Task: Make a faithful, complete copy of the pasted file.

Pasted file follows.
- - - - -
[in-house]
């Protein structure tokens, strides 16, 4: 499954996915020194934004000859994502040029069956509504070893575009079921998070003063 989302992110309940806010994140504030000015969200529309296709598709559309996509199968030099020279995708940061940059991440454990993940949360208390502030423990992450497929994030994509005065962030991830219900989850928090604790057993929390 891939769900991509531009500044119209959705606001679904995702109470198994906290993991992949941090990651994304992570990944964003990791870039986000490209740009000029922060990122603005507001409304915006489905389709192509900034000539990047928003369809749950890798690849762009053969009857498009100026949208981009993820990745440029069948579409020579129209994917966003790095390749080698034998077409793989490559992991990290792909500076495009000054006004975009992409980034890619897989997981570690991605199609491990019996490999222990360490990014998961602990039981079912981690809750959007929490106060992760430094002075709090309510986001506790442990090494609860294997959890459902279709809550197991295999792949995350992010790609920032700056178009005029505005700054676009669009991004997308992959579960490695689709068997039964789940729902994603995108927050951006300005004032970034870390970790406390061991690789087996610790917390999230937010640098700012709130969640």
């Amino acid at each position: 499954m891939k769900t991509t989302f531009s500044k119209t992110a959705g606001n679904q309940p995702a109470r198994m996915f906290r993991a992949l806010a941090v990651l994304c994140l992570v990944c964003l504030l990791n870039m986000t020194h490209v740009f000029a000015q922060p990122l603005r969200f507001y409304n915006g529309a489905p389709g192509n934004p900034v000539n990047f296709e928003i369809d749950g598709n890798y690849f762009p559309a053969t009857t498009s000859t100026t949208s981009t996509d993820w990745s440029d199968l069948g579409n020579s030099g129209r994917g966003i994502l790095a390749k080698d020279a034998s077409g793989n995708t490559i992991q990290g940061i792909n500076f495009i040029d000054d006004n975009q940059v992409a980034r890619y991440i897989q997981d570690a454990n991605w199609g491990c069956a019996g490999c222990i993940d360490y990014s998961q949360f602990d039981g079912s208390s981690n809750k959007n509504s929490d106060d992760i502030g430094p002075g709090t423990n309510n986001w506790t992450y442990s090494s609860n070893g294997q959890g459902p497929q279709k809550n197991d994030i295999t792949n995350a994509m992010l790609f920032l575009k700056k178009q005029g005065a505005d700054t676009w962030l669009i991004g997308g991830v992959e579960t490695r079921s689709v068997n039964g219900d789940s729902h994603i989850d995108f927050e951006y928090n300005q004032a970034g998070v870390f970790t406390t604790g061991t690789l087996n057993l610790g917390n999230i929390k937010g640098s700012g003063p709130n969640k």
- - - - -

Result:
[in-house]
């Protein structure tokens, strides 16, 4: 499954996915020194934004000859994502040029069956509504070893575009079921998070003063 989302992110309940806010994140504030000015969200529309296709598709559309996509199968030099020279995708940061940059991440454990993940949360208390502030423990992450497929994030994509005065962030991830219900989850928090604790057993929390 891939769900991509531009500044119209959705606001679904995702109470198994906290993991992949941090990651994304992570990944964003990791870039986000490209740009000029922060990122603005507001409304915006489905389709192509900034000539990047928003369809749950890798690849762009053969009857498009100026949208981009993820990745440029069948579409020579129209994917966003790095390749080698034998077409793989490559992991990290792909500076495009000054006004975009992409980034890619897989997981570690991605199609491990019996490999222990360490990014998961602990039981079912981690809750959007929490106060992760430094002075709090309510986001506790442990090494609860294997959890459902279709809550197991295999792949995350992010790609920032700056178009005029505005700054676009669009991004997308992959579960490695689709068997039964789940729902994603995108927050951006300005004032970034870390970790406390061991690789087996610790917390999230937010640098700012709130969640």
């Amino acid at each position: 499954m891939k769900t991509t989302f531009s500044k119209t992110a959705g606001n679904q309940p995702a109470r198994m996915f906290r993991a992949l806010a941090v990651l994304c994140l992570v990944c964003l504030l990791n870039m986000t020194h490209v740009f000029a000015q922060p990122l603005r969200f507001y409304n915006g529309a489905p389709g192509n934004p900034v000539n990047f296709e928003i369809d749950g598709n890798y690849f762009p559309a053969t009857t498009s000859t100026t949208s981009t996509d993820w990745s440029d199968l069948g579409n020579s030099g129209r994917g966003i994502l790095a390749k080698d020279a034998s077409g793989n995708t490559i992991q990290g940061i792909n500076f495009i040029d000054d006004n975009q940059v992409a980034r890619y991440i897989q997981d570690a454990n991605w199609g491990c069956a019996g490999c222990i993940d360490y990014s998961q949360f602990d039981g079912s208390s981690n809750k959007n509504s929490d106060d992760i502030g430094p002075g709090t423990n309510n986001w506790t992450y442990s090494s609860n070893g294997q959890g459902p497929q279709k809550n197991d994030i295999t792949n995350a994509m992010l790609f920032l575009k700056k178009q005029g005065a505005d700054t676009w962030l669009i991004g997308g991830v992959e579960t490695r079921s689709v068997n039964g219900d789940s729902h994603i989850d995108f927050e951006y928090n300005q004032a970034g998070v870390f970790t406390t604790g061991t690789l087996n057993l610790g917390n999230i929390k937010g640098s700012g003063p709130n969640k």